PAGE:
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Customization, Heterogenous Integration, And Brute Force Verification

Why new approaches are required to design complex multi-chip systems.

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Semiconductor Engineering sat down to discuss why new approaches are required for heterogeneous designs, with Bari Biswas, senior vice president for the Silicon Realization Group at Synopsys; John Lee, general manager and vice president of the Ansys Semiconductor business unit; Michael Jackson, corporate vice president for R&D at Cadence; Prashant Varshney, head of product for Microsoft Azure; Rob Aitken (Arm fellow at the time of this panel, now distinguished architect at Synopsys); and Mohamed Elmalaki senior principal engineer at Intel. Part one of this discussion is here.

SE: We’re seeing many more heterogeneous designs produced in lower volume. For those, do you use the same tools as you do for high-volume designs, which may have multiple test chips and iterations?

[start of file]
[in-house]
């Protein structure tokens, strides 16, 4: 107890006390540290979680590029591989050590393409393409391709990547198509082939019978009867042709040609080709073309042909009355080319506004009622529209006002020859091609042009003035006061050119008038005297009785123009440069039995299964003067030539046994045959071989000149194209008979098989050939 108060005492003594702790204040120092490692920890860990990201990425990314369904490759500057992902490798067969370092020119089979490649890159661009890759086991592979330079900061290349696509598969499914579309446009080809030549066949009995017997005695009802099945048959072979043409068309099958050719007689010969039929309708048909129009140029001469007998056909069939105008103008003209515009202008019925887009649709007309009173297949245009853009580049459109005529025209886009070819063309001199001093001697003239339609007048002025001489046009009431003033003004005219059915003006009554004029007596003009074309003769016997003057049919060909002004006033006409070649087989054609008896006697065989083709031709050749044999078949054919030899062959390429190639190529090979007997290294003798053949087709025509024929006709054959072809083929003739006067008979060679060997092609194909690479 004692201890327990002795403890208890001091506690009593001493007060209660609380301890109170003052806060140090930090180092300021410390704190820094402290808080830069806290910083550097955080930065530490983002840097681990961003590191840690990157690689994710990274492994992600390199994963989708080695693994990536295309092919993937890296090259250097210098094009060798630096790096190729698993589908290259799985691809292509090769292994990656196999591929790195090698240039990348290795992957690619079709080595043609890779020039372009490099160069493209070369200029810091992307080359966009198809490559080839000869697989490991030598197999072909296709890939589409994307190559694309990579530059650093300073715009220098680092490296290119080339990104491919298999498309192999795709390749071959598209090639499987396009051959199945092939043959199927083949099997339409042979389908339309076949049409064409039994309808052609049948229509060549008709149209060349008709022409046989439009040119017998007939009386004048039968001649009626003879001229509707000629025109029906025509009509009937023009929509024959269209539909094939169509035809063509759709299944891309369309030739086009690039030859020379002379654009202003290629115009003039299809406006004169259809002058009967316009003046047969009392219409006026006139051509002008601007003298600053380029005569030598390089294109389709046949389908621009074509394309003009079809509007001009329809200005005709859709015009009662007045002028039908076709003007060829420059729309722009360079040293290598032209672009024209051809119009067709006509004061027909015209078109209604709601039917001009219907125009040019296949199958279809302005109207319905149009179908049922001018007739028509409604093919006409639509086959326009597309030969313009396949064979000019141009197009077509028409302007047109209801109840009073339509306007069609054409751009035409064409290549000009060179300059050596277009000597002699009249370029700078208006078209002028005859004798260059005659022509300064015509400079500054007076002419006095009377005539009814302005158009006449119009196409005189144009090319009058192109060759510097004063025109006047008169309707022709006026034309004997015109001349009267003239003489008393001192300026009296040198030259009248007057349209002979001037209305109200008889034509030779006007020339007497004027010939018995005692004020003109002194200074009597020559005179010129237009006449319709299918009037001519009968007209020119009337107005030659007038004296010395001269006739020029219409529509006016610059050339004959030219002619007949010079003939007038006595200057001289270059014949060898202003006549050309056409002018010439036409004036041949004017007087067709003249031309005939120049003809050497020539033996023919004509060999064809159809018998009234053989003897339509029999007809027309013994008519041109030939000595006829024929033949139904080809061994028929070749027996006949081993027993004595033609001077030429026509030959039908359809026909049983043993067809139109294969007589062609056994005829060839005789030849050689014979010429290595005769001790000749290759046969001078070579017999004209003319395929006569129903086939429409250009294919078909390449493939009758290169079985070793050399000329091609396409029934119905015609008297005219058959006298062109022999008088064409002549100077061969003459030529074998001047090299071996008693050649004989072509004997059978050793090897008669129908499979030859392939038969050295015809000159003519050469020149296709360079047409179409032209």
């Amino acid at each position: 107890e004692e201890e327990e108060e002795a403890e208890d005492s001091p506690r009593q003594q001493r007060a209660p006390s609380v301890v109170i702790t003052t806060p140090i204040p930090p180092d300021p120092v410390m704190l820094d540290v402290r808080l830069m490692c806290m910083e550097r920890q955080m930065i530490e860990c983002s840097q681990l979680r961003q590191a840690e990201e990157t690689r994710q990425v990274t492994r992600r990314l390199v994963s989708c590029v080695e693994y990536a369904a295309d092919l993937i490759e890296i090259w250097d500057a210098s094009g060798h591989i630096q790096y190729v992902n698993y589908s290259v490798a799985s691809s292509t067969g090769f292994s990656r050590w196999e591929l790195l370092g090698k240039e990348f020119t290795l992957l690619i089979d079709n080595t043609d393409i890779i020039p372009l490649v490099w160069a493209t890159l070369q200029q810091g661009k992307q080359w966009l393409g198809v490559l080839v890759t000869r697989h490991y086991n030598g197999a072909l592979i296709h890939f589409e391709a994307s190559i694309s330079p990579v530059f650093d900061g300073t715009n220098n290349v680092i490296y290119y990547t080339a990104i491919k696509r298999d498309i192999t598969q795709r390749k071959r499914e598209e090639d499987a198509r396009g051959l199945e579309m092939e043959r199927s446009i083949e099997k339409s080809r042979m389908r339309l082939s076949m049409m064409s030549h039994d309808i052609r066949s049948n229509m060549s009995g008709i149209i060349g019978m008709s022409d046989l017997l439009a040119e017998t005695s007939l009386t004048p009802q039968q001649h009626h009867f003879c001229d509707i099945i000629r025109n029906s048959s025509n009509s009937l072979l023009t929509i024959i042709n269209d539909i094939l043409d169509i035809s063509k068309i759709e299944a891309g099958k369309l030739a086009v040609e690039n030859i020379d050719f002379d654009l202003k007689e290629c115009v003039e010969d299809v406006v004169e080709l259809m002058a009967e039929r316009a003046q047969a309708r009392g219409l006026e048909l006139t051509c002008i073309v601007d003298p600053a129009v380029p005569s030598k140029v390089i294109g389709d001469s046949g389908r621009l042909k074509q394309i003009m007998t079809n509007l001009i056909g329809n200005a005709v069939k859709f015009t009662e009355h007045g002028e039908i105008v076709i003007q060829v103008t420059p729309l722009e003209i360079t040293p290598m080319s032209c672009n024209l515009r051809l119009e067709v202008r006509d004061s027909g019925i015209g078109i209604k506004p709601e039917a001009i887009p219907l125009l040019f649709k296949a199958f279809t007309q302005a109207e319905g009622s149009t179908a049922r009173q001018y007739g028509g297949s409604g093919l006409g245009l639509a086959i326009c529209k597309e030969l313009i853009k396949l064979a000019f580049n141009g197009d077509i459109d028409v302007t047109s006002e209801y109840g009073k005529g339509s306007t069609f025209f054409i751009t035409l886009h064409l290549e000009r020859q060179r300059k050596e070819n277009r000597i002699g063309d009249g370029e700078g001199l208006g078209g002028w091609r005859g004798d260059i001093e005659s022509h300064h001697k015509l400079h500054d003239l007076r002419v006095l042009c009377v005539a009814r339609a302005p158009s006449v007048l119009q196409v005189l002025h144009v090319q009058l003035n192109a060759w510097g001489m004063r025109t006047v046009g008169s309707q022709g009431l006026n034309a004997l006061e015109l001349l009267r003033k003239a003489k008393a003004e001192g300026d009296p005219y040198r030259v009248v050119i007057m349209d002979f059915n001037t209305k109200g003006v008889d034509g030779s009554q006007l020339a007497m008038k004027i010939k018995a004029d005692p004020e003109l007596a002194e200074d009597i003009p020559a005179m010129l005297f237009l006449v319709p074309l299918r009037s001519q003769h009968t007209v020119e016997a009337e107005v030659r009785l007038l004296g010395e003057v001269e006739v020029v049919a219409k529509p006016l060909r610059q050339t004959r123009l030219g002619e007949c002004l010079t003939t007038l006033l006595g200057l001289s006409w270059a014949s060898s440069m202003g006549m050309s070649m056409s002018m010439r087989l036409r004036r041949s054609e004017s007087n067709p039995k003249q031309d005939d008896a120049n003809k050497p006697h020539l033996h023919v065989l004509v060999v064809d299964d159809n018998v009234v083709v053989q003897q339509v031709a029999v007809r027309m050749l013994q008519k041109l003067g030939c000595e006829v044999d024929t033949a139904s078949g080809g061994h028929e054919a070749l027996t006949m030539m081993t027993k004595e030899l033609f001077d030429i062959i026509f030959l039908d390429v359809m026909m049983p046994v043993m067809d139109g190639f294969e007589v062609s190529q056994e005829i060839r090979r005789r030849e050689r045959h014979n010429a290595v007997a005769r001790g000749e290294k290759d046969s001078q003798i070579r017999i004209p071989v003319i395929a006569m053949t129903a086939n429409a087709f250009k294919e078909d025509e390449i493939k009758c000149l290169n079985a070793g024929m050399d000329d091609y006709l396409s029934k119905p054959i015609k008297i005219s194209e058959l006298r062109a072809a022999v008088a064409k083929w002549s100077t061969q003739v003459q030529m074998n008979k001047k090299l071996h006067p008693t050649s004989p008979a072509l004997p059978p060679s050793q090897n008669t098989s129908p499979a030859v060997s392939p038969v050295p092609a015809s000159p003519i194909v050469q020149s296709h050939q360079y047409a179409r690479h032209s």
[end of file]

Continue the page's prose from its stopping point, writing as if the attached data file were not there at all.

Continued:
Jackson: There will be a mix of both custom designs and reuse in these systems, just as there is a mix of them today in a single die. Both will need to be leveraged to address the overall system and design objectives. In terms of the fabric that’s going to be customized, there will be certain tools for that. If there is some processor type application, and it’s all custom, you’ll apply one methodology. If you’re utilizing some of these reusable components and chiplets, you’ll effectively be taking them and integrating them into the overall system. A lot of the same tools are being used for both scenarios, and they’re both needed to pull together the overall system.

Biswas: The same tools will be used for these heterogeneous systems as for other chips. What is different is the methodology, and that will change depending on the different kinds of designs. Whether you are doing processor cores, a low-power design, or I/O, there are different methodologies you will use. Some will be custom-heavy. Some will be more digitally oriented. And then some will be integrated together. That connection between the heterogeneous chip systems is extremely important because there are IPs that are going to be created to connect them. What methodologies are we going to use to analyze or design each of these chiplets or units by themselves, and together? The change will be in the methodologies, not in the tools that are used to create them.